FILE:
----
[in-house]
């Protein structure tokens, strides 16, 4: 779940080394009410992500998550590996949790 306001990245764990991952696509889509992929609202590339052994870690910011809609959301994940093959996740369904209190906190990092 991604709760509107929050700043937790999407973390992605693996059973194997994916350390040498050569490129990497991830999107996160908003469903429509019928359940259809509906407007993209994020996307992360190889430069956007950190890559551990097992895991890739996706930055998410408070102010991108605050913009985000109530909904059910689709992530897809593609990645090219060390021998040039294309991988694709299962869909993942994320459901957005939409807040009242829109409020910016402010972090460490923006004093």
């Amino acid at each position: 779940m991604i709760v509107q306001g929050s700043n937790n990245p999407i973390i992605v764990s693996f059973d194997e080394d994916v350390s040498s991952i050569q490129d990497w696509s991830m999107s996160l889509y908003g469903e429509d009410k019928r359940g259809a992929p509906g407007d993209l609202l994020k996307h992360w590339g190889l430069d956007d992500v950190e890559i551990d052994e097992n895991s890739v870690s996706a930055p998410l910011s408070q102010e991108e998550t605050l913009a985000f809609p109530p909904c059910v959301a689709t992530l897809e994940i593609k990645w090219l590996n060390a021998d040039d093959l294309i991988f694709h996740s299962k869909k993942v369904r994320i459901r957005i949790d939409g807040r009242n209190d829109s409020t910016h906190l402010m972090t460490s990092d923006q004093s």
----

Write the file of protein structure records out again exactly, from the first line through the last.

[in-house]
């Protein structure tokens, strides 16, 4: 779940080394009410992500998550590996949790 306001990245764990991952696509889509992929609202590339052994870690910011809609959301994940093959996740369904209190906190990092 991604709760509107929050700043937790999407973390992605693996059973194997994916350390040498050569490129990497991830999107996160908003469903429509019928359940259809509906407007993209994020996307992360190889430069956007950190890559551990097992895991890739996706930055998410408070102010991108605050913009985000109530909904059910689709992530897809593609990645090219060390021998040039294309991988694709299962869909993942994320459901957005939409807040009242829109409020910016402010972090460490923006004093």
């Amino acid at each position: 779940m991604i709760v509107q306001g929050s700043n937790n990245p999407i973390i992605v764990s693996f059973d194997e080394d994916v350390s040498s991952i050569q490129d990497w696509s991830m999107s996160l889509y908003g469903e429509d009410k019928r359940g259809a992929p509906g407007d993209l609202l994020k996307h992360w590339g190889l430069d956007d992500v950190e890559i551990d052994e097992n895991s890739v870690s996706a930055p998410l910011s408070q102010e991108e998550t605050l913009a985000f809609p109530p909904c059910v959301a689709t992530l897809e994940i593609k990645w090219l590996n060390a021998d040039d093959l294309i991988f694709h996740s299962k869909k993942v369904r994320i459901r957005i949790d939409g807040r009242n209190d829109s409020t910016h906190l402010m972090t460490s990092d923006q004093s």